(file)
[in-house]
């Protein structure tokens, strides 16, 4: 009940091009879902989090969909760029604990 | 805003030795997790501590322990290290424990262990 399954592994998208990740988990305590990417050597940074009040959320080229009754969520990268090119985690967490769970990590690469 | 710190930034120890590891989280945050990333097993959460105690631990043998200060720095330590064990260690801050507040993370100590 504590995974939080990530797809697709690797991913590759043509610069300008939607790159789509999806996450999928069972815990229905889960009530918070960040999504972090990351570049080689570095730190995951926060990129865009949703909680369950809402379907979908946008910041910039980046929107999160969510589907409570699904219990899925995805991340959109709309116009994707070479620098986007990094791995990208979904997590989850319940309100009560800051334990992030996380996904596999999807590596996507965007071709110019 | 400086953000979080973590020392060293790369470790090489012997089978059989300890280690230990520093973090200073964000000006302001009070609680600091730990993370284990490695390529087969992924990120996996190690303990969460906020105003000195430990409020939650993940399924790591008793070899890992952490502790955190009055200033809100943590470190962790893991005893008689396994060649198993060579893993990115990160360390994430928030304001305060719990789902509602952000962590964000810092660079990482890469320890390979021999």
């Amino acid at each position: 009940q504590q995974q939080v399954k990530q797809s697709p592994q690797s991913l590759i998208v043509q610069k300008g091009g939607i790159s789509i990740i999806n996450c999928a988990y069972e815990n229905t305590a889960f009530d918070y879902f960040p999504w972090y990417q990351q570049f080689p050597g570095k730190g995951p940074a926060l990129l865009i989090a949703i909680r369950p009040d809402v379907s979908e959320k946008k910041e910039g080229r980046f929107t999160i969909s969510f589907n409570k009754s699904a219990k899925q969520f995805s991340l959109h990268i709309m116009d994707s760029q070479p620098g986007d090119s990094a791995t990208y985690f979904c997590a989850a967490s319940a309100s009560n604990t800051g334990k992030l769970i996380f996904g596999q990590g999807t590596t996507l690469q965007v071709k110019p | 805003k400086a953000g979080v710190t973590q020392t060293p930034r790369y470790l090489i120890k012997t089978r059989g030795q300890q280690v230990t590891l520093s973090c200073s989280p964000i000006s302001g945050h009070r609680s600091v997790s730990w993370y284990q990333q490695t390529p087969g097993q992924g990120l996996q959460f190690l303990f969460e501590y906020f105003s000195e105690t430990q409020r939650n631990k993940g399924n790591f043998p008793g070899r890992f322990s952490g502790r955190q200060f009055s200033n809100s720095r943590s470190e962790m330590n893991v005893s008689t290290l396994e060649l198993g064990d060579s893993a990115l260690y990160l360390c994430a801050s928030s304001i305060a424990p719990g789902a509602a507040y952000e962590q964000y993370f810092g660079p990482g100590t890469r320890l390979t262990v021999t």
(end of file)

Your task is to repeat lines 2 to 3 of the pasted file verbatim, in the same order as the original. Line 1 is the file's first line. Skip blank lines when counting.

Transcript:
């Protein structure tokens, strides 16, 4: 009940091009879902989090969909760029604990 | 805003030795997790501590322990290290424990262990 399954592994998208990740988990305590990417050597940074009040959320080229009754969520990268090119985690967490769970990590690469 | 710190930034120890590891989280945050990333097993959460105690631990043998200060720095330590064990260690801050507040993370100590 504590995974939080990530797809697709690797991913590759043509610069300008939607790159789509999806996450999928069972815990229905889960009530918070960040999504972090990351570049080689570095730190995951926060990129865009949703909680369950809402379907979908946008910041910039980046929107999160969510589907409570699904219990899925995805991340959109709309116009994707070479620098986007990094791995990208979904997590989850319940309100009560800051334990992030996380996904596999999807590596996507965007071709110019 | 400086953000979080973590020392060293790369470790090489012997089978059989300890280690230990520093973090200073964000000006302001009070609680600091730990993370284990490695390529087969992924990120996996190690303990969460906020105003000195430990409020939650993940399924790591008793070899890992952490502790955190009055200033809100943590470190962790893991005893008689396994060649198993060579893993990115990160360390994430928030304001305060719990789902509602952000962590964000810092660079990482890469320890390979021999």
């Amino acid at each position: 009940q504590q995974q939080v399954k990530q797809s697709p592994q690797s991913l590759i998208v043509q610069k300008g091009g939607i790159s789509i990740i999806n996450c999928a988990y069972e815990n229905t305590a889960f009530d918070y879902f960040p999504w972090y990417q990351q570049f080689p050597g570095k730190g995951p940074a926060l990129l865009i989090a949703i909680r369950p009040d809402v379907s979908e959320k946008k910041e910039g080229r980046f929107t999160i969909s969510f589907n409570k009754s699904a219990k899925q969520f995805s991340l959109h990268i709309m116009d994707s760029q070479p620098g986007d090119s990094a791995t990208y985690f979904c997590a989850a967490s319940a309100s009560n604990t800051g334990k992030l769970i996380f996904g596999q990590g999807t590596t996507l690469q965007v071709k110019p | 805003k400086a953000g979080v710190t973590q020392t060293p930034r790369y470790l090489i120890k012997t089978r059989g030795q300890q280690v230990t590891l520093s973090c200073s989280p964000i000006s302001g945050h009070r609680s600091v997790s730990w993370y284990q990333q490695t390529p087969g097993q992924g990120l996996q959460f190690l303990f969460e501590y906020f105003s000195e105690t430990q409020r939650n631990k993940g399924n790591f043998p008793g070899r890992f322990s952490g502790r955190q200060f009055s200033n809100s720095r943590s470190e962790m330590n893991v005893s008689t290290l396994e060649l198993g064990d060579s893993a990115l260690y990160l360390c994430a801050s928030s304001i305060a424990p719990g789902a509602a507040y952000e962590q964000y993370f810092g660079p990482g100590t890469r320890l390979t262990v021999t």